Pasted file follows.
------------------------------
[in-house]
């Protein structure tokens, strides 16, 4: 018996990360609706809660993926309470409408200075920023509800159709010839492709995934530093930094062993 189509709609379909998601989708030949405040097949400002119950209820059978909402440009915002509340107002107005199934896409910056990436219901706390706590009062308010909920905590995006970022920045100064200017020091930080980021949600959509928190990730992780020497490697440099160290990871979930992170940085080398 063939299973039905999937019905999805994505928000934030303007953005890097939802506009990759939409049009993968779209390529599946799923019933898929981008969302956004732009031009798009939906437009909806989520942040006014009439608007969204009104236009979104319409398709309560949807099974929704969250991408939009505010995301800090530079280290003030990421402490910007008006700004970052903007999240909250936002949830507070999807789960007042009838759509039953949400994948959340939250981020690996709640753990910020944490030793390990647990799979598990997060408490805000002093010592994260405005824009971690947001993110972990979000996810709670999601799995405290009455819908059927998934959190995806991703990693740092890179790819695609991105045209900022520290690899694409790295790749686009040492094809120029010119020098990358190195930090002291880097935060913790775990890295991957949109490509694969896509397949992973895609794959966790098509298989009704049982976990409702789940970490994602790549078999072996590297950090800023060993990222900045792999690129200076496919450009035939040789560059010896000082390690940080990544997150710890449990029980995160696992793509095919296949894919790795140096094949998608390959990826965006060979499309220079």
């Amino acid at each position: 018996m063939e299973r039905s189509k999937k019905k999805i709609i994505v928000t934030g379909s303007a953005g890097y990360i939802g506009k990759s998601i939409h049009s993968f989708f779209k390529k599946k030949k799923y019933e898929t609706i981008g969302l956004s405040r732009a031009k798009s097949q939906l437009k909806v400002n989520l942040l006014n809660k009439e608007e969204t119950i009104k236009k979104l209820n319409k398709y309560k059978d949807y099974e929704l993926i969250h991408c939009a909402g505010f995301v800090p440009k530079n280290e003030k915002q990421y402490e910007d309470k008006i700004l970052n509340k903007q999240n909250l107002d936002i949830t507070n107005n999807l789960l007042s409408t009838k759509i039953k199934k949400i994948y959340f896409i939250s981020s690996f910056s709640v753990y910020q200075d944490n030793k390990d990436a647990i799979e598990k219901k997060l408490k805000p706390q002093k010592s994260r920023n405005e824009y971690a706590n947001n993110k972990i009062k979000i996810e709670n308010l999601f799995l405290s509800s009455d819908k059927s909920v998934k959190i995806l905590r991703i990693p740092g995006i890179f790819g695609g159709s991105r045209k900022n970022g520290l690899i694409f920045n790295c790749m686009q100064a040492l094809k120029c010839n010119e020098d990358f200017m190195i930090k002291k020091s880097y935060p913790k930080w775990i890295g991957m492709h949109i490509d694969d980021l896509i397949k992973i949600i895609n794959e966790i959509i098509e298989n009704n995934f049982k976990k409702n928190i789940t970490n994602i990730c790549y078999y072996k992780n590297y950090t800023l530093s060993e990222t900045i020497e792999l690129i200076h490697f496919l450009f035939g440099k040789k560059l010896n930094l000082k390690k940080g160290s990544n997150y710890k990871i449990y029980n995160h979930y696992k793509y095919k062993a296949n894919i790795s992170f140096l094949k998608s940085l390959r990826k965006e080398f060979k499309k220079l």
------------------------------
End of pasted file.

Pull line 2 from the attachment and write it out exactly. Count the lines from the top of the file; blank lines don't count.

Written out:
């Protein structure tokens, strides 16, 4: 018996990360609706809660993926309470409408200075920023509800159709010839492709995934530093930094062993 189509709609379909998601989708030949405040097949400002119950209820059978909402440009915002509340107002107005199934896409910056990436219901706390706590009062308010909920905590995006970022920045100064200017020091930080980021949600959509928190990730992780020497490697440099160290990871979930992170940085080398 063939299973039905999937019905999805994505928000934030303007953005890097939802506009990759939409049009993968779209390529599946799923019933898929981008969302956004732009031009798009939906437009909806989520942040006014009439608007969204009104236009979104319409398709309560949807099974929704969250991408939009505010995301800090530079280290003030990421402490910007008006700004970052903007999240909250936002949830507070999807789960007042009838759509039953949400994948959340939250981020690996709640753990910020944490030793390990647990799979598990997060408490805000002093010592994260405005824009971690947001993110972990979000996810709670999601799995405290009455819908059927998934959190995806991703990693740092890179790819695609991105045209900022520290690899694409790295790749686009040492094809120029010119020098990358190195930090002291880097935060913790775990890295991957949109490509694969896509397949992973895609794959966790098509298989009704049982976990409702789940970490994602790549078999072996590297950090800023060993990222900045792999690129200076496919450009035939040789560059010896000082390690940080990544997150710890449990029980995160696992793509095919296949894919790795140096094949998608390959990826965006060979499309220079």